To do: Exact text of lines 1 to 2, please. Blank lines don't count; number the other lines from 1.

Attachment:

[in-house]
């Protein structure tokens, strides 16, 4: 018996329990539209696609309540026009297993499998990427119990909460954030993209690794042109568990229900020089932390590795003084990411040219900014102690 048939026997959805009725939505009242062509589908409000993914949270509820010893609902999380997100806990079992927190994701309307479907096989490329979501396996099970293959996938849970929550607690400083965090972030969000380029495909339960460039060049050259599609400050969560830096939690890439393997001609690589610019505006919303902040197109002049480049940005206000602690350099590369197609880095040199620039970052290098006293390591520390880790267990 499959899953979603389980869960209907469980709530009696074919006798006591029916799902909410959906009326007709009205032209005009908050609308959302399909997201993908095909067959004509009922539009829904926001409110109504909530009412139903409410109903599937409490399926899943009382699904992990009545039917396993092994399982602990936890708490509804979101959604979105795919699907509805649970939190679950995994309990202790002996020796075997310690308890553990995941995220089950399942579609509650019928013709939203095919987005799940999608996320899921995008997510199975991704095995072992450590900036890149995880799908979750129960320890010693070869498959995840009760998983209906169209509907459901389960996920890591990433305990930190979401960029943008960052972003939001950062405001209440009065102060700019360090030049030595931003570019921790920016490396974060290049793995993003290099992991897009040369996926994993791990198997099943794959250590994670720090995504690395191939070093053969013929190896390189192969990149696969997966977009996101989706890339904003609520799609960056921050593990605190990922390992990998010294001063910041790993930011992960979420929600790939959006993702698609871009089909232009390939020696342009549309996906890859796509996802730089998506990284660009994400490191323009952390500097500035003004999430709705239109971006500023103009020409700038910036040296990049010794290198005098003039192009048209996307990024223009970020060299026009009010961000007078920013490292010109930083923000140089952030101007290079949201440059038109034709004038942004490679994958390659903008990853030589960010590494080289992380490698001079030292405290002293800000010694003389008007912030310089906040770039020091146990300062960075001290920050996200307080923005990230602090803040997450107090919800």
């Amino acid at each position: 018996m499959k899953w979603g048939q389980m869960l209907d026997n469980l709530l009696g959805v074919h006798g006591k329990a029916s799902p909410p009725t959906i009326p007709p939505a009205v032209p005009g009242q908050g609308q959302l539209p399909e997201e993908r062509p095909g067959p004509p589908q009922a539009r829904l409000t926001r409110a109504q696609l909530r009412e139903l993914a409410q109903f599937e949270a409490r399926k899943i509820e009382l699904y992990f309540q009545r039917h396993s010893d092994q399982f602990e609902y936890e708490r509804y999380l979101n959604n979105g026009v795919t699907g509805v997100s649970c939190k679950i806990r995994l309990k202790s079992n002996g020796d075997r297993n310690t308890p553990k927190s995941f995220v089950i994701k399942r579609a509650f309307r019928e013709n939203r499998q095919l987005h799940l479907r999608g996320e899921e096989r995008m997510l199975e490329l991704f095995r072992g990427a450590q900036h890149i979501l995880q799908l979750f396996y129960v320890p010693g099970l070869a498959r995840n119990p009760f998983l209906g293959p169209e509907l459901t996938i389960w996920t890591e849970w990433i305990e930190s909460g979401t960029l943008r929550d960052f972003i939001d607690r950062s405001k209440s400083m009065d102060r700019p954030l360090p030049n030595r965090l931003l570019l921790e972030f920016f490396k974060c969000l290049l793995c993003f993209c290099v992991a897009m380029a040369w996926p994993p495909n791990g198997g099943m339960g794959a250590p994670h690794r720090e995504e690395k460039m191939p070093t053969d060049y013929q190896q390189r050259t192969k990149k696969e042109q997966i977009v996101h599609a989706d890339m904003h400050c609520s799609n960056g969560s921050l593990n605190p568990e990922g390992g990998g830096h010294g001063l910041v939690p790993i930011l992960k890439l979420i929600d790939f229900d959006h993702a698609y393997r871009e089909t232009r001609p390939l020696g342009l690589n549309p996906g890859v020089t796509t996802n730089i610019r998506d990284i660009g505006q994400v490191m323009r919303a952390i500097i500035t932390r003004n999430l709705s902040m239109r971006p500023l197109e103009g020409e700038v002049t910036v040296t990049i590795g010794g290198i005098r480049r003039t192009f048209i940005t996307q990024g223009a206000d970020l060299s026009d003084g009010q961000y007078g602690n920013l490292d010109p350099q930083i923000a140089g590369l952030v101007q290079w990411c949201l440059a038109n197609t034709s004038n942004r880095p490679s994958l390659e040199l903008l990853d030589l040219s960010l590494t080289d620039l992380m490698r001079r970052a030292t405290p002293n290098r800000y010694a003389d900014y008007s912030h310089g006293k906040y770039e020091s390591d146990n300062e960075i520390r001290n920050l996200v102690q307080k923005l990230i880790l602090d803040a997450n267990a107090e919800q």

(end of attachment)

[in-house]
């Protein structure tokens, strides 16, 4: 018996329990539209696609309540026009297993499998990427119990909460954030993209690794042109568990229900020089932390590795003084990411040219900014102690 048939026997959805009725939505009242062509589908409000993914949270509820010893609902999380997100806990079992927190994701309307479907096989490329979501396996099970293959996938849970929550607690400083965090972030969000380029495909339960460039060049050259599609400050969560830096939690890439393997001609690589610019505006919303902040197109002049480049940005206000602690350099590369197609880095040199620039970052290098006293390591520390880790267990 499959899953979603389980869960209907469980709530009696074919006798006591029916799902909410959906009326007709009205032209005009908050609308959302399909997201993908095909067959004509009922539009829904926001409110109504909530009412139903409410109903599937409490399926899943009382699904992990009545039917396993092994399982602990936890708490509804979101959604979105795919699907509805649970939190679950995994309990202790002996020796075997310690308890553990995941995220089950399942579609509650019928013709939203095919987005799940999608996320899921995008997510199975991704095995072992450590900036890149995880799908979750129960320890010693070869498959995840009760998983209906169209509907459901389960996920890591990433305990930190979401960029943008960052972003939001950062405001209440009065102060700019360090030049030595931003570019921790920016490396974060290049793995993003290099992991897009040369996926994993791990198997099943794959250590994670720090995504690395191939070093053969013929190896390189192969990149696969997966977009996101989706890339904003609520799609960056921050593990605190990922390992990998010294001063910041790993930011992960979420929600790939959006993702698609871009089909232009390939020696342009549309996906890859796509996802730089998506990284660009994400490191323009952390500097500035003004999430709705239109971006500023103009020409700038910036040296990049010794290198005098003039192009048209996307990024223009970020060299026009009010961000007078920013490292010109930083923000140089952030101007290079949201440059038109034709004038942004490679994958390659903008990853030589960010590494080289992380490698001079030292405290002293800000010694003389008007912030310089906040770039020091146990300062960075001290920050996200307080923005990230602090803040997450107090919800």